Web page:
2. Selectively ‘Like’ and ‘share’ your company profile posts (i.e blogs, company news, CSR activities, etc) on behalf of that account.

I say 'selectively' because you have to imagine you're in the shoes of that person (what content would they engage with?), but also from a strategic standpoint, you don't want your director of economic policy to necessarily be 'liking' a post which relates to monster trucks. You want to be reinforcing where their field of expertise lies as much as possible. Mix this with a bit of liking focused on CSR and non-controversial fluff.

Sharing and 'Liking' your company’s own content is a quick way to instantly increase your potential reach, as well as the opportunities for engagement. It’s a ripple effect.
 

3. Join your colleague up to some relevant external groups on Linkedin that make them and the company more visible.

Review the groups your senior manager is attached to at the moment - are they all needed, or are there any which are just noise / not so relevant anymore, that you could do without?

Make room for new ones which will help your content go further. Which ones will help boost your colleague’s profile, whilst simultaneously creating awareness of your brand?

Is your senior manager a member of even one group? You might be surprised at how much scope you have to improve the clout their profile has in future.

Joining these kinds of groups can also enable new contacts to be made, and allows your colleague the opportunity (albeit digitally) to position themselves amongst peers; even emerging as a thought leader in their field / industry.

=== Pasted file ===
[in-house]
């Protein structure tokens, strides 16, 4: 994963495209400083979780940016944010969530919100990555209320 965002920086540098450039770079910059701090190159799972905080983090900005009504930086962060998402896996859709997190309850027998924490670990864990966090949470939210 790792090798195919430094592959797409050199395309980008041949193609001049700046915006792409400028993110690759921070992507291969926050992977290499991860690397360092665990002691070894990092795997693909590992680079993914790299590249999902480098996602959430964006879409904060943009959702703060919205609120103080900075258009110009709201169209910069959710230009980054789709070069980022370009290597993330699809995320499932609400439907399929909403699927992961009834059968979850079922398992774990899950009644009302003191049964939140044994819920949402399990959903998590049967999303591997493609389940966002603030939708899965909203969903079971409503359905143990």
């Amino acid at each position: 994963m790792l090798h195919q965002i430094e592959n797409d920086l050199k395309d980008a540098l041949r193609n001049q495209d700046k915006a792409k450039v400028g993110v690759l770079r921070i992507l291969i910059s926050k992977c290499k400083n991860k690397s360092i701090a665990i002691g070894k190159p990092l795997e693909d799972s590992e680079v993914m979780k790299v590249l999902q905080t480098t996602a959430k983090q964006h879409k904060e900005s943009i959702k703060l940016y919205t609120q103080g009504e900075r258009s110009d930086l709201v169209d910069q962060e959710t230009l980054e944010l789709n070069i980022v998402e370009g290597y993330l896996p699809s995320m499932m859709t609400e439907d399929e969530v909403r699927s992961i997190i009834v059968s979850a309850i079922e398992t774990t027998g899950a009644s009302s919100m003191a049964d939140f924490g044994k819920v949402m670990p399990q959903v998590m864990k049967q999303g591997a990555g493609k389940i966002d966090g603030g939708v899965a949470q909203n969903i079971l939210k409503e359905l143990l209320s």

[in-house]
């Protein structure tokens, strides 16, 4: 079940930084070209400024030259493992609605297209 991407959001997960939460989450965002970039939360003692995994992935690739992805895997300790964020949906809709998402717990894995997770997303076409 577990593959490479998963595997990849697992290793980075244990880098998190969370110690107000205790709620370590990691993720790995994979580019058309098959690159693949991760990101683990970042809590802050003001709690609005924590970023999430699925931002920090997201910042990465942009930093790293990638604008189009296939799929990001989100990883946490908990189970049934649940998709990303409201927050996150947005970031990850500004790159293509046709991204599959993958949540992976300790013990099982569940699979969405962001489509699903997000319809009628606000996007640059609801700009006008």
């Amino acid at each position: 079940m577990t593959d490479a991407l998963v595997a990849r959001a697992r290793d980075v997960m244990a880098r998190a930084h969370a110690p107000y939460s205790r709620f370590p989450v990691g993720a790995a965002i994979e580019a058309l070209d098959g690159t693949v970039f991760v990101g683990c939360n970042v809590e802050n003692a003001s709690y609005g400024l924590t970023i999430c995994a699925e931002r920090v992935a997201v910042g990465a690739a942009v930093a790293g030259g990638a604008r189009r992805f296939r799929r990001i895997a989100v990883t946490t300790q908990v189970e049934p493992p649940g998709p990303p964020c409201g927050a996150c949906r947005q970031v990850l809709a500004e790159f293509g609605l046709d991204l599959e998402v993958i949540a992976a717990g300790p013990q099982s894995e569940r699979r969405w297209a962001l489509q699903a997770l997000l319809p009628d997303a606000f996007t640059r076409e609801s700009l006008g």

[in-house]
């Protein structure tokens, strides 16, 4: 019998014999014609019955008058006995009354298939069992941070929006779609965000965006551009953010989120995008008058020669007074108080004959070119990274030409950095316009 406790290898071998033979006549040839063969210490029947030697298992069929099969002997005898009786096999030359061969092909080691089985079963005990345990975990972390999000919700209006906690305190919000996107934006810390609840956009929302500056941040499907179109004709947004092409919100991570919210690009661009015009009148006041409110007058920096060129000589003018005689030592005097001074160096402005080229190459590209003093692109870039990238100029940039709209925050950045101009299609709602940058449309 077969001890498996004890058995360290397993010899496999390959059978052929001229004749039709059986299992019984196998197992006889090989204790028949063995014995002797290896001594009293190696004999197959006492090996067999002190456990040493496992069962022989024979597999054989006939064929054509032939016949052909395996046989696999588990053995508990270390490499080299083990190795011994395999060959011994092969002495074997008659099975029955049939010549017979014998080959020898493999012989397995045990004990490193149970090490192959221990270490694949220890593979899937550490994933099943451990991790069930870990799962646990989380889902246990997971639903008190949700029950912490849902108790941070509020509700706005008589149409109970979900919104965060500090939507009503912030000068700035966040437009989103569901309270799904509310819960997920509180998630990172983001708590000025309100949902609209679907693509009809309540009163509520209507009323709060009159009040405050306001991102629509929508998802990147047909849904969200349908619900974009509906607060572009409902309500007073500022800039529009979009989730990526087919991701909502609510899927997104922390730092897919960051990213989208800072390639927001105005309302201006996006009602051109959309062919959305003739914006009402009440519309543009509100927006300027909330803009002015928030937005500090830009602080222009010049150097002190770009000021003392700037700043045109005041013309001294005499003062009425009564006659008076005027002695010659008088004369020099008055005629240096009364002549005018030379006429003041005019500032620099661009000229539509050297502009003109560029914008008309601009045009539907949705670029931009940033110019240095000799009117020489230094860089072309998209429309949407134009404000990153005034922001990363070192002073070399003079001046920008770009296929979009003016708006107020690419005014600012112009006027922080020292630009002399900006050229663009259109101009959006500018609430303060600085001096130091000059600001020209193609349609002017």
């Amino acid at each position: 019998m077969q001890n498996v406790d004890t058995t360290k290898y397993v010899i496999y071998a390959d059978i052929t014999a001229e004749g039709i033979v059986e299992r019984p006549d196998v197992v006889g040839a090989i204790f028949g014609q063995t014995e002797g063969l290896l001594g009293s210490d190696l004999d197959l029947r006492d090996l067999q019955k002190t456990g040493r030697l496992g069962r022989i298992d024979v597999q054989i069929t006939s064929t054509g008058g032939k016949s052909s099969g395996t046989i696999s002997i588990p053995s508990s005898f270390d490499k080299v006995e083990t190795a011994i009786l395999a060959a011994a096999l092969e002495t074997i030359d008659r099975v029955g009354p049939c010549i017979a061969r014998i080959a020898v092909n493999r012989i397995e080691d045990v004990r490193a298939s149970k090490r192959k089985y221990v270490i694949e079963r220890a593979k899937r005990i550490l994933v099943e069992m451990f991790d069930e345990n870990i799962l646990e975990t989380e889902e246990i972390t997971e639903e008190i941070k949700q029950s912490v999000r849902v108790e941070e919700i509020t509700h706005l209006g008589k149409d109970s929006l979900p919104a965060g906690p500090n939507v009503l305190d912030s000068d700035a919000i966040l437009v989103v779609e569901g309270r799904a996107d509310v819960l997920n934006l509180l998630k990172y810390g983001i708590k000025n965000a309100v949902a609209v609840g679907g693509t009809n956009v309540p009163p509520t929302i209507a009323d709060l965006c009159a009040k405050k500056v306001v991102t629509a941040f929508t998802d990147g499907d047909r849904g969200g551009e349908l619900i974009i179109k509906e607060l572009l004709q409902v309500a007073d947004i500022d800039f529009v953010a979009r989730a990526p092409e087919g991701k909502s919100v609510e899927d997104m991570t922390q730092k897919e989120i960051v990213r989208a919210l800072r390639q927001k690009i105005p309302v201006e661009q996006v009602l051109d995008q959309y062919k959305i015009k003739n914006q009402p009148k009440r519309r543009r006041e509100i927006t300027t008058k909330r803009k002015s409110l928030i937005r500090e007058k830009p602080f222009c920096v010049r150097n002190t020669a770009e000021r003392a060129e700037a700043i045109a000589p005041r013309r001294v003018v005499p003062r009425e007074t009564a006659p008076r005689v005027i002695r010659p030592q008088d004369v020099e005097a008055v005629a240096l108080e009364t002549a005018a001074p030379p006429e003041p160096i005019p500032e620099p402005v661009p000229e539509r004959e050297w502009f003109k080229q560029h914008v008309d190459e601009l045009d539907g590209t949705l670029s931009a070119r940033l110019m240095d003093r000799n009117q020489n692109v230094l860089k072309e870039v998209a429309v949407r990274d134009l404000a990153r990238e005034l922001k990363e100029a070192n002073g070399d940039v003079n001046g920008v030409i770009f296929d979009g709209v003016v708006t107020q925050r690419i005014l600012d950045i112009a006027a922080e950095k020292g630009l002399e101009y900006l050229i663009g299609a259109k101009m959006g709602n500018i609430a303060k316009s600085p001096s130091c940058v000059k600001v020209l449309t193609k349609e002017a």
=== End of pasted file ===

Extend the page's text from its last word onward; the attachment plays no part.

Don’t forget to turn on group notifications to get real-time updates if you want to stay on top of a discussion. Due to LinkedIn’s recent ‘revamp’ (or backwards step if you ask me), you can only really view these by using the ‘Groups’ app on a mobile device.
 

4. Post your company’s blogs as long-form articles using LinkedIn’s ‘write an article’ tool.

If you manage to find the one place this feature now lives since the revamp (on the 'Home' newsfeed), it’s a good idea to make use of it. As before, post company content that’s as relevant as possible to your senior manager colleague, but particularly ones actually authored by your senior manager in the first place – this can often be a missed trick.

When you publish a blog in this way:

  • Hyperlink relevant keywords to relevant content on your website if at all possible. This helps encourage traffic to your website, and you might even get them to sign up for something so their details are captured (if you’re using certain marketing platforms, allow you to follow that person and see what they did).
     
  • Ensure you make use of the quote button within the formatting tool – this allows you to pull out choice paragraphs; helping add a feeling of gravitas and conveying real expertise / something of value to the reader.
     
  • Make sure there’s a call to action for the reader where possible. You could also add a generic call to action link at the end of your article like “Read more insight from <company>” which links to your site and/or “Follow <company> on LinkedIn” (linking to your company profile page, obviously…)
     

For more stuff about LinkedIn, go here.